Arizona’s Republican governor has ruled out expanding the state’s nondiscrimination laws to include protections based on sexual orientation.
Gov. Doug Ducey (R) said he is “against discrimination in all its forms,” but doesn’t think protecting gay people is necessary, Tuscon.com reports.
His comments came after Arizona’s Supreme Court ruled last week that a calligraphy business was legally justified in refusing to create custom invitations for same-sex weddings.
Ducey said last week he agreed with the court’s decision, arguing that it struck an appropriate balance between the rights of business owners and the rights of gay people to be free from discrimination.
While local ordinances exist in Arizona protecting LGBTQ people from discrimination — such as Phoenix’s law at the center of the aforementioned Supreme Court decision — Ducey doesn’t believe that statewide protections are necessary for gay people, let alone other LGBTQ people.
Despite recognizing that anti-LGBTQ discrimination exists, Ducey rejected legislative change, saying, “I think we’ve got a lot of laws. I’ve been more in the business of wanting to repeal laws and regulations.”
He added: “The court was able to find a place where they could respect the First Amendment and religious freedom. And we’ll continue to be a state, because it was so narrowly decided, that doesn’t accept discrimination in these forums.”
While narrow, the Supreme Court decision effectively undermined the city of Phoenix’s nondiscrimination ordinance by ruling that calligraphy business Brush & Nib Studio could discriminate against its same-sex customers based on their religious beliefs.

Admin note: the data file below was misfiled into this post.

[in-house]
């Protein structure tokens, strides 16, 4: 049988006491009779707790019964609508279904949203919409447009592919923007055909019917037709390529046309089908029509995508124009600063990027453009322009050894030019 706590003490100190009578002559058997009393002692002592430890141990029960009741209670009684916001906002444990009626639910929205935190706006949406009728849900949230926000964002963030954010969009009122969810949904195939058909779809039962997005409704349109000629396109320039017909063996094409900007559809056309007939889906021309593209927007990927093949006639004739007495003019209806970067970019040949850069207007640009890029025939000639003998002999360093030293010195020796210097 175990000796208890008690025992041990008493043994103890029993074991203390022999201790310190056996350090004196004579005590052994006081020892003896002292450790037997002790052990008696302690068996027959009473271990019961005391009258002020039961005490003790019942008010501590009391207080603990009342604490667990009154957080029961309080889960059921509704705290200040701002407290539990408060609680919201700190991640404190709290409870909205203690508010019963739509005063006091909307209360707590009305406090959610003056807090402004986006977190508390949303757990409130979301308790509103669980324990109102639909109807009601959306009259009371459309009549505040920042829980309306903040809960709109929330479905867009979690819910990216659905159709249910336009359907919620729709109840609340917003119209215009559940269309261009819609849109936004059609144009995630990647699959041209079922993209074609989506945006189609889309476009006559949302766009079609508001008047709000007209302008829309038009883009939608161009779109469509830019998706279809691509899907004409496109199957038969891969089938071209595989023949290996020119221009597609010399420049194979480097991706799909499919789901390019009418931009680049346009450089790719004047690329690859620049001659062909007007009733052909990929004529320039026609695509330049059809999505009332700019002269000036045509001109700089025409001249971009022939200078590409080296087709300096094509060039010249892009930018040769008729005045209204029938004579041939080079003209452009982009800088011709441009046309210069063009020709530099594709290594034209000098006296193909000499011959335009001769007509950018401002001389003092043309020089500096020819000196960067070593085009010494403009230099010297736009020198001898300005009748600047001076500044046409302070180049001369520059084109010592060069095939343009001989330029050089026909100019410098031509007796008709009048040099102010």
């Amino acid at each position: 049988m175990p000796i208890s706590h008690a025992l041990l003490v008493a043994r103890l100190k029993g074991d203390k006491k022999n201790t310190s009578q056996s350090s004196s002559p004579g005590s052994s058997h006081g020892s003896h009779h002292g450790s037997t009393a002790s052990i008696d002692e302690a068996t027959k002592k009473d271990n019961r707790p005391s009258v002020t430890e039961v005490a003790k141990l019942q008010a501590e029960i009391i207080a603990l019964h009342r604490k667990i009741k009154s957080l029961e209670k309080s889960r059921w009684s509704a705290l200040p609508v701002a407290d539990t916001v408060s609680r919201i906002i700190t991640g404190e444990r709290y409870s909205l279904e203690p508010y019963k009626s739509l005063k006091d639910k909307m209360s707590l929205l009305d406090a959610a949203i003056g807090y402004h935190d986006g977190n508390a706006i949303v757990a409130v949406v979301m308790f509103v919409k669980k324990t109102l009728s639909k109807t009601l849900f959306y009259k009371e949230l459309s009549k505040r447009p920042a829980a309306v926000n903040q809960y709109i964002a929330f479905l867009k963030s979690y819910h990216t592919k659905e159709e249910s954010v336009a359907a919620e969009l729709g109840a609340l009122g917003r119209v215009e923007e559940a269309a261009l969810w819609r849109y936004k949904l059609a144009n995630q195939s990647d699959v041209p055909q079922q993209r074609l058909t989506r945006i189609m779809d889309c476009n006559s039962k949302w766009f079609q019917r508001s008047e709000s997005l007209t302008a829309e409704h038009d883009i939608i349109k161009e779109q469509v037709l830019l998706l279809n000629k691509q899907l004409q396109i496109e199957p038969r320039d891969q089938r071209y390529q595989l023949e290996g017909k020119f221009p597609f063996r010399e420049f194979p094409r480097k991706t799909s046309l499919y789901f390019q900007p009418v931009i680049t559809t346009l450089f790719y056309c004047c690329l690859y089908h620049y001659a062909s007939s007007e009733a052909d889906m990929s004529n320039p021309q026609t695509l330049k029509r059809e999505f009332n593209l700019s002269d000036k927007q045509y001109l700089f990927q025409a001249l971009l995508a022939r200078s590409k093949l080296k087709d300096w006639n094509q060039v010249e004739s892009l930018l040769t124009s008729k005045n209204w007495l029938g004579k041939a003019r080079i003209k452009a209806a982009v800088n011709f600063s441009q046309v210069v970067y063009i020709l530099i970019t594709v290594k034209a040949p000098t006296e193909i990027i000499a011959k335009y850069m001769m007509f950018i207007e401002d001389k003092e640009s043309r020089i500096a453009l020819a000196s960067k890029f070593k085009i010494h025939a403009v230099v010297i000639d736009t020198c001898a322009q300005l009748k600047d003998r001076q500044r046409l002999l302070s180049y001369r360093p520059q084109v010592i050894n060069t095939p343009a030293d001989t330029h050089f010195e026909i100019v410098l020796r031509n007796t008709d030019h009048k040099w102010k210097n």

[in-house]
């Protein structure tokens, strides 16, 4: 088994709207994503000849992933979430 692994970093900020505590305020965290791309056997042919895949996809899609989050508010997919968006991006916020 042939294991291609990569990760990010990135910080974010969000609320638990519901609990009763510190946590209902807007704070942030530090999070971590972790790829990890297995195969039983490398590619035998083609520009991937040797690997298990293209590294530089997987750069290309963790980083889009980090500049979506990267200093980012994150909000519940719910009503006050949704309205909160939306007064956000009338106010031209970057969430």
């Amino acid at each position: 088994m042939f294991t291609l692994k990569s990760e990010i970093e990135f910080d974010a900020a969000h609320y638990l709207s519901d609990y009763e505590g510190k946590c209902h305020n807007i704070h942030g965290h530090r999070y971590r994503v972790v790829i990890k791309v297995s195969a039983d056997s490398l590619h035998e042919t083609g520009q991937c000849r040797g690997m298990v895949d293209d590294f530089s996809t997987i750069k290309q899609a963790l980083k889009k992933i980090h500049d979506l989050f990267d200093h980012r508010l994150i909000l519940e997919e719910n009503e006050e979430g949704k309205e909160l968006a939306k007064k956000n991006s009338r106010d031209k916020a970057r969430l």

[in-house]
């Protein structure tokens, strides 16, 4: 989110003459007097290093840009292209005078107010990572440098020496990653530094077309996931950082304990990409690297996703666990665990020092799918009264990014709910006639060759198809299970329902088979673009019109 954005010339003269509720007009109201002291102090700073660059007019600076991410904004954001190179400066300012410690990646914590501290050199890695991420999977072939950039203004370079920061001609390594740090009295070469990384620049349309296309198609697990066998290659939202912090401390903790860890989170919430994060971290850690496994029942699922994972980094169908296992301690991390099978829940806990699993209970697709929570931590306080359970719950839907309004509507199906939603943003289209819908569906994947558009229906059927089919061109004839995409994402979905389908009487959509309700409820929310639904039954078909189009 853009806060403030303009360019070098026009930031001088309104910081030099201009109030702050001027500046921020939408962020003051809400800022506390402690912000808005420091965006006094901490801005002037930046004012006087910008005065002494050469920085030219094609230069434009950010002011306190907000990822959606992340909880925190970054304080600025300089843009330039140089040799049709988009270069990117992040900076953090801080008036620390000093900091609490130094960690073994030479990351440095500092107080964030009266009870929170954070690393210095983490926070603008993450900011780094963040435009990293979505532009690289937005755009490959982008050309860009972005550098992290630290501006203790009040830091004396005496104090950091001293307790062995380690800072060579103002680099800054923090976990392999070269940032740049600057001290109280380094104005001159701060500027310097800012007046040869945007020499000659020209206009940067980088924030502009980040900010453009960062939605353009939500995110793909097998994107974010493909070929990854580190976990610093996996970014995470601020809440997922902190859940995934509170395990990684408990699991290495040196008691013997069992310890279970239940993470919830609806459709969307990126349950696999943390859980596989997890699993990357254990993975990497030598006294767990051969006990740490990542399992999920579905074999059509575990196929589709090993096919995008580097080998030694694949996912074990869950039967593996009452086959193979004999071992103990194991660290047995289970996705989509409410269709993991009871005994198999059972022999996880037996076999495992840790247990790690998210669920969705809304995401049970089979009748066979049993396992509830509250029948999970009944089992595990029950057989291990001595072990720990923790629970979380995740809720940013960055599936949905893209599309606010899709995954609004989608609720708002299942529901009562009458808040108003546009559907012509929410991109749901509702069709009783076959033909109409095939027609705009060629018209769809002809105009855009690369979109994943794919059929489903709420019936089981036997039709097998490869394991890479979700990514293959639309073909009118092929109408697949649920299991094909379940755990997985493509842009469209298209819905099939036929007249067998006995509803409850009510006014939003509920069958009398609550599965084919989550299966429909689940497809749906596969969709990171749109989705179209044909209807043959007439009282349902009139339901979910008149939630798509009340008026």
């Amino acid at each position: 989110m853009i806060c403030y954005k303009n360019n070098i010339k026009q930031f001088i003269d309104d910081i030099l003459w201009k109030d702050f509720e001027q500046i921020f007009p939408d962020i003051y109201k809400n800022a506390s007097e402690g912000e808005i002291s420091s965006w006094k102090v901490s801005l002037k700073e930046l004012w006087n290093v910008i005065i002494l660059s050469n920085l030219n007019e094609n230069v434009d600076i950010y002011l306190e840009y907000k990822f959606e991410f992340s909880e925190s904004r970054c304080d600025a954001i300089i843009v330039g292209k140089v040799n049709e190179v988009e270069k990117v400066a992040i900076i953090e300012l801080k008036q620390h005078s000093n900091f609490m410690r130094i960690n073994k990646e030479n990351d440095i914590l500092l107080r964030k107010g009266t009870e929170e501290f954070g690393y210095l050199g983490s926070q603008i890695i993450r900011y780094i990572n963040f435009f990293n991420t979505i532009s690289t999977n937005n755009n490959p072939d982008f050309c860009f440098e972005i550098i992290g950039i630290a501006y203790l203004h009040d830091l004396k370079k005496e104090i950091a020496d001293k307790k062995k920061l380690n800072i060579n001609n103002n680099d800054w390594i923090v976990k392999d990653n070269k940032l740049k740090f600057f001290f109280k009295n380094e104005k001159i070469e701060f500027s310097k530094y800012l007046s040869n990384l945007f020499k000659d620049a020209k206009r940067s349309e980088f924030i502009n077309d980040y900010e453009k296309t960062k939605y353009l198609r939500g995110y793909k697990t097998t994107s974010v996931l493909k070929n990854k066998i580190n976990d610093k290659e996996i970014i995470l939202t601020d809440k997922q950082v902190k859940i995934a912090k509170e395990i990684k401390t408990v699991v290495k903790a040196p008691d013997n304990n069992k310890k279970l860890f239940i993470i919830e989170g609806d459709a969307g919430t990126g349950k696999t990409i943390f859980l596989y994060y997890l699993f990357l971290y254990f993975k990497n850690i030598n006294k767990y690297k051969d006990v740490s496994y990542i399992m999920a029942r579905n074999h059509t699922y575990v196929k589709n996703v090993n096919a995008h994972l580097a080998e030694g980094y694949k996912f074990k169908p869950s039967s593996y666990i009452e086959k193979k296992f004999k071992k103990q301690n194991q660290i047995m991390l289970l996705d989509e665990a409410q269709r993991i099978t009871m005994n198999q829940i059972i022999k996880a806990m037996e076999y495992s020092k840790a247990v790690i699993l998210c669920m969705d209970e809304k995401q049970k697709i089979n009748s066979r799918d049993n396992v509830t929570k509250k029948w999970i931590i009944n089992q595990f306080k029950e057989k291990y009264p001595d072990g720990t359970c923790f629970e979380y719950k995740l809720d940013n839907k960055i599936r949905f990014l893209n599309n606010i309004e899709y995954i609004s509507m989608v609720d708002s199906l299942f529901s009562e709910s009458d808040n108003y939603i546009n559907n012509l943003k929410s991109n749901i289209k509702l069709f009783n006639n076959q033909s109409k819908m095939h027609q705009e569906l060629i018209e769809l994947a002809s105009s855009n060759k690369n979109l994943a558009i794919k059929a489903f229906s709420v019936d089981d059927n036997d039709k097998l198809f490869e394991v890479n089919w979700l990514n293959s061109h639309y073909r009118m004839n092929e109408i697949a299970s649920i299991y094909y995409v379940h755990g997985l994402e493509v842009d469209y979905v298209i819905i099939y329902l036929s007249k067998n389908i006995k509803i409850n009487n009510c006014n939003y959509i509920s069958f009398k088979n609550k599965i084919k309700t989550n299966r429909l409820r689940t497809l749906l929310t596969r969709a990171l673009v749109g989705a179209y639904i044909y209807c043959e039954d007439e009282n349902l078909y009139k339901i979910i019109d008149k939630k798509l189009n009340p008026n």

Though the court declined to issue a sweeping ruling covering all businesses, the ruling leaves Phoenix’s nondiscrimination ordinance — and many others across the country — in limbo, at least with respect to whether such laws can be enforced.
Lambda Legal, which filed amicus briefs urging the court to uphold the city’s nondiscrimination protections, blasted the court’s decision as “troubling” and “misguided.”
“Today, addressing a narrow factual context, a closely divided Arizona Supreme Court issued a troubling decision that grants business owners a limited license to discriminate when creating custom-designed, wedding-related art work,” Jennifer Pizer, senior counsel and law and policy director at Lambda Legal, said in a statement. “The Court misguidedly has concluded that free speech protections allow businesses to express anti-gay religious views by denying particular custom-design services to customers because of who they are.”
Pizer added: “This ruling is dramatically at odds with decisions by courts across the country that have instead refused to create a religious license for businesses to exempt themselves from civil rights laws, and to pick and choose their customers according to their own religious criteria.”